Truly my love for Guru ji was a love like no other. Not better than another, just different. Guru ji was a complete person. And what I mean by that is that he looked to himself for everything. This is not to say that he didn’t ask for support in life or in simple tasks and such, but in the deepest aspects of life, I noticed he stayed close to himself. I understood this in him. The epic Sanskrit poem,  the “Ramayana,” describes the greatest among men, Lord Rama, as he who sought his own counsel in the most important matters. So when I say Guru ji was a complete person I mean that he was someone who cultivated such a genuine and meaningful dialog with his inner Self that he had the capacity to guide him self. Through the link with the inner, he was able to expand and grow his capacity as a human being. He had true strength and great compassion.  Being in his field was to learn about this kind of inner strength and compassion.

Recently, a close friend asked me if she had any character flaws. She had been suffering emotionally about questions regarding her boyfriend and wanted to see if there was something she had not looked at in herself. I was about to fly to Colorado and was seated on the plane waiting for the airline attendants to signal the shutting down of electronic devices. But I text back, “You really want my answer?” She knew me well enough to know that if asked, I would answer kindly, but truthfully.  “Yes,” she said, “I want to muse with your insights  over breakfast.” I paused, sat with the question and the value of an honest answer in one’s life.  And wrote, “You are wildly intelligent, very funny, you love deeply and it may be useful to expand your capacity for compassion. It seems that others’ weaknesses make you feel uncomfortable. Or it could be that things that are out of their control and yours make you feel strange. I feel working on compassion could open the field up for you more.” I sent the text. She replied, “You feel this is a character flaw? Not sure how to develop compassion.” Knowing that she was struggling with some opposing thoughts that day, I replied that I felt a good place to start was with her self.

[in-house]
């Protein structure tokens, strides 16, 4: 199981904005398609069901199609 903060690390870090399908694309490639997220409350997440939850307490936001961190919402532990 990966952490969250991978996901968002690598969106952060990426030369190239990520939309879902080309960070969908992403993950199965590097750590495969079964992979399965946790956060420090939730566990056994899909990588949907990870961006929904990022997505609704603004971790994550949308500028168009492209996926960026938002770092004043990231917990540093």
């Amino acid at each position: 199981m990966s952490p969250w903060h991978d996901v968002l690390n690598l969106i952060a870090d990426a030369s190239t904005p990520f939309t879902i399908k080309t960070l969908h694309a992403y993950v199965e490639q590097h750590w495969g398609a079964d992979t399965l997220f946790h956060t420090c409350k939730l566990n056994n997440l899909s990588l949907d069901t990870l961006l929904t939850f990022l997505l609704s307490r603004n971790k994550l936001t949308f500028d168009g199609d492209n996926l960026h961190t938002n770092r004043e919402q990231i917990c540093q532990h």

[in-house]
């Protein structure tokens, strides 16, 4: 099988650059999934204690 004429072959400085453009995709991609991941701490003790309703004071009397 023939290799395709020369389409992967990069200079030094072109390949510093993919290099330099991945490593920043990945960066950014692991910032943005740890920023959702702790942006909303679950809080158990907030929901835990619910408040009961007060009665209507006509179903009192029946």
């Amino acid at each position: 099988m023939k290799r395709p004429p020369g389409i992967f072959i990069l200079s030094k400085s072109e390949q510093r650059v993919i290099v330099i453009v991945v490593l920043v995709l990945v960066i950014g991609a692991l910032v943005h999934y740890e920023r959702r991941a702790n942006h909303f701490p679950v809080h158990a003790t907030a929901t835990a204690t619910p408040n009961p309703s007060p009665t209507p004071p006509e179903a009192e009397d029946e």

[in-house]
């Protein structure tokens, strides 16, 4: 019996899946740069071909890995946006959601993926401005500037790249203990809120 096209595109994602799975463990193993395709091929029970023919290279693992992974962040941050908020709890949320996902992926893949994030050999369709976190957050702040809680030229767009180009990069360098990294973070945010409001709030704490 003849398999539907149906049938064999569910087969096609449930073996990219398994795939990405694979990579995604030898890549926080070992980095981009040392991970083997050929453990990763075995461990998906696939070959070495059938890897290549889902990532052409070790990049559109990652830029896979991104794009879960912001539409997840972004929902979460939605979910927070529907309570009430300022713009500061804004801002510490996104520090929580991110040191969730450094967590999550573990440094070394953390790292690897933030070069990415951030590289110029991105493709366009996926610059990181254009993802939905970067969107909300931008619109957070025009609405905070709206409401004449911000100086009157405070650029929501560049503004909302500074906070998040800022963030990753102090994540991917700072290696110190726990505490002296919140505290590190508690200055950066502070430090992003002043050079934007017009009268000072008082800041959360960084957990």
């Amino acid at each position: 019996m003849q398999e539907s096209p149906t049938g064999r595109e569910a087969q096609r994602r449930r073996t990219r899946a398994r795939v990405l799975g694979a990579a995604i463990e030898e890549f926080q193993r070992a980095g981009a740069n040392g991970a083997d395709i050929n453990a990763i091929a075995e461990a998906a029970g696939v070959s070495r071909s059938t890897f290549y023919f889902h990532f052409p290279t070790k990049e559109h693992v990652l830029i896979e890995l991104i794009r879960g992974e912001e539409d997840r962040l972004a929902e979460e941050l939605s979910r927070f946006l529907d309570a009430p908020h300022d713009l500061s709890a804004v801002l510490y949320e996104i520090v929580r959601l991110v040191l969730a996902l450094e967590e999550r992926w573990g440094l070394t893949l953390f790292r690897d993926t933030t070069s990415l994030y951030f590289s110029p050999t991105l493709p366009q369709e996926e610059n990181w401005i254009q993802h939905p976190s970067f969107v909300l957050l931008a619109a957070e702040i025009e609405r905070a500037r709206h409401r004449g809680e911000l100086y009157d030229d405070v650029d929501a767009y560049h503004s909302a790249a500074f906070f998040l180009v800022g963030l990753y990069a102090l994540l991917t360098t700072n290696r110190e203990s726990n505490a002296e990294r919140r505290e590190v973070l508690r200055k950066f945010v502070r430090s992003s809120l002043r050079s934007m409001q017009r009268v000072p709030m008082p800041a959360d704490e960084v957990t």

We all have areas to develop, but if you were to ask me about the guru, I would say a guru is a complete person because they have contact with their center and because they have a developed sense of compassion for themselves and others.  I would say if you want to find a guru, look to the simple moments of your life, moments of great connection. They reveal love, harmony and the graceful flow of energy. Ironically, sometimes they are shared with a scuttle and sometimes a hug, but they are always exchanged in the authentically human moments of our lives and in the grounding of that humanity. When we have that true floor underneath us, we then have the capacity to leap into the divine and experience the true taste of union.

© 2014 Luminous Soul/Sanskrit Studies & Manorama